One Day at a Time, a Very Special Reboot

I have been seeing a lot of buzz around my social media accounts about how awesome One Day At A Time is on Netflix. I have only seen the original once (back when I did “The Runaways” episode for the A to Z Challenge). Since I don’t have a strong attachment to the original, I was perhaps more open to giving the modern version a chance. But I think it’s more likely that Netflix’s One Day At A Time earned this positive press in its own right. 

Most people I’m friends with on Facebook are also Millennials and for reasons totally lost on me, most of them do not also worship at the house of canceled sitcoms. Suffice it to say, I think this is one Netflix reboot (more like “revamp” honestly) that will survive on scripts, not fan service. This ain’t Fuller House

So what I’m going to do now is talk about all of the fluffy aesthetic things that I noticed on a totally nerd level. Then I’m going to talk about why I’m geeking out on this show on a sociocultural level in the next paragraph. Basically, if puff pieces aren’t your thing (How did you even find this blog? How have you read this far??) skip to then next paragraph. Oh great, you’re still here! So having only seen the original One Day At A Time once, I can tell you that the first thing I noticed was that the main set of the apartment is remarkably similar, if not identical. But as a casual viewer, I will leave that to a bigger fan than I to investigate. The similarity of set intrigued me in two ways. One, it made me feel cozy and familiar both in that I had seen it before on television and in that the layout feels very late 70’s (so I had more or less seen similar styles as a kid at Grandma’s). But ultimately, it’s just a great layout for a wide angle lense with lots of areas for staging without looking, well, “staged.” Similarly to the original, mom and grandma are raising two kids alone (a boy and a girl this time instead of two girls) and their landlord is very involved in their lives (in a non-creepy way, unless you count cracking corny jokes as creepy). They also kept the original theme song and revamped it in a wonderful way that kind of makes me want to play it on repeat. But you know I love theme songs. I also love Gloria Estefan.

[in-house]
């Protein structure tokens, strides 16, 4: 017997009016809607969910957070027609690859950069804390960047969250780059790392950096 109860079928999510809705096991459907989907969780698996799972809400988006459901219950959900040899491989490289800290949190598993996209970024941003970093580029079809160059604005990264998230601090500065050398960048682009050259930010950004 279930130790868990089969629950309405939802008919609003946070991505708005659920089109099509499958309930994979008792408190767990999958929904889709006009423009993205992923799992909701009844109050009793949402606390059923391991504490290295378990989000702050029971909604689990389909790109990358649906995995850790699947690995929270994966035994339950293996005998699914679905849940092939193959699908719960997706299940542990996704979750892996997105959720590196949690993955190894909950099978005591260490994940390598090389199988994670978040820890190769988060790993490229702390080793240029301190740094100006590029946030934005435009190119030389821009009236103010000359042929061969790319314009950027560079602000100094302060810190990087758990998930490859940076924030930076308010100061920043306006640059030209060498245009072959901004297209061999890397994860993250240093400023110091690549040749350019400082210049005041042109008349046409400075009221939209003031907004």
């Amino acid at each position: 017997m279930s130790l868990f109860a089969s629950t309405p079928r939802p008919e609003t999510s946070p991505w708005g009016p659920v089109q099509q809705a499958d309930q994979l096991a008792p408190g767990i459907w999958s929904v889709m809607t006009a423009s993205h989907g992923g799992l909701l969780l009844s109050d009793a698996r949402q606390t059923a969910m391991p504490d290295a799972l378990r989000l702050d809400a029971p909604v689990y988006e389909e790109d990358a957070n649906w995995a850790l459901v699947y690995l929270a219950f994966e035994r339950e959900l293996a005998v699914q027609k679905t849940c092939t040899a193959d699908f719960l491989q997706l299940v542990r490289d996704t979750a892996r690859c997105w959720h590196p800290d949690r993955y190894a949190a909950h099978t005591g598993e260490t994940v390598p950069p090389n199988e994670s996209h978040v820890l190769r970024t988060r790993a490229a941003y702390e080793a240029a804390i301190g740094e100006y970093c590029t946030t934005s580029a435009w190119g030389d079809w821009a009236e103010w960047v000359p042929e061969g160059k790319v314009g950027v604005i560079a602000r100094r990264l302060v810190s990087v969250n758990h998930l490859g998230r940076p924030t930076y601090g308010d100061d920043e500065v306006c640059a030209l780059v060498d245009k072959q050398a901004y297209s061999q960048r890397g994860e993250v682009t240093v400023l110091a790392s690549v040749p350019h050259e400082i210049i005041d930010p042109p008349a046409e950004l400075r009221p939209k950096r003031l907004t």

In another difference from the original, the family is Cuban-American. The matriarch is glorious EGOT Rita Moreno from West Side Story and The Electric Company. Her daughter is played by Justina Machado (who I’ve seen as a guest on many shows but never as a lead). Justina Machado is the X-factor here and why you should be watching. You can tell this script is important to her. She’s really connecting with it and she’s having fun with it. And that’s exactly what she should be doing not only because it’s literally her job as an actor, but also because this script is both important in content and fun in delivery. 

In the pilot episode, which shares a title with the theme song “This is It,” we learn that Rita Moreno has moved in with daughter, Justina Machado, to help raise her kids–a feminist teen girl and a materialistic preteen son–while her husband works abroad in a private security firm. We learn that both parents are army vets, but by the end of the episode it’s clear that Justina’s character is not on-board with the separation. Basically, she’s a single parent so her husband can have the job he wants instead of one closer to his family. 

She’s also struggling with anxiety and depression. Much of the first episode deals with whether or not she will take an anti-depressant medication. As a nurse, she’s okay with it. But as an individual, she feels weird about it. She seems to have internalized some of the stigma around mental health, even as a medical professional. It’s interesting to see her grapple with this and I truly hope it’s an ongoing theme. This in an important conversation. 

But that is not to say that One Day At A Time is a downer. It’s anything but. The show is COZY, which makes it more comfortable to have these conversations. The issues are modern but this reminds me more of Growing Pains than Modern Family. It’s a traditional sitcom format. You won’t be laughing at one-two punchlines and little quirks or awkward slapstick situations. But the issues are real, both the kids and parents are legitimately funny, and everyone seems like a human. And yes, maybe the anti-depressant issue is resolved a little too neatly in 30 minutes (though it’s definitely not “very special”). But this is a sitcom after all. As much as I malign them, at best they’re 30 minute conversation starters. I hope the conversation doesn’t end here. 

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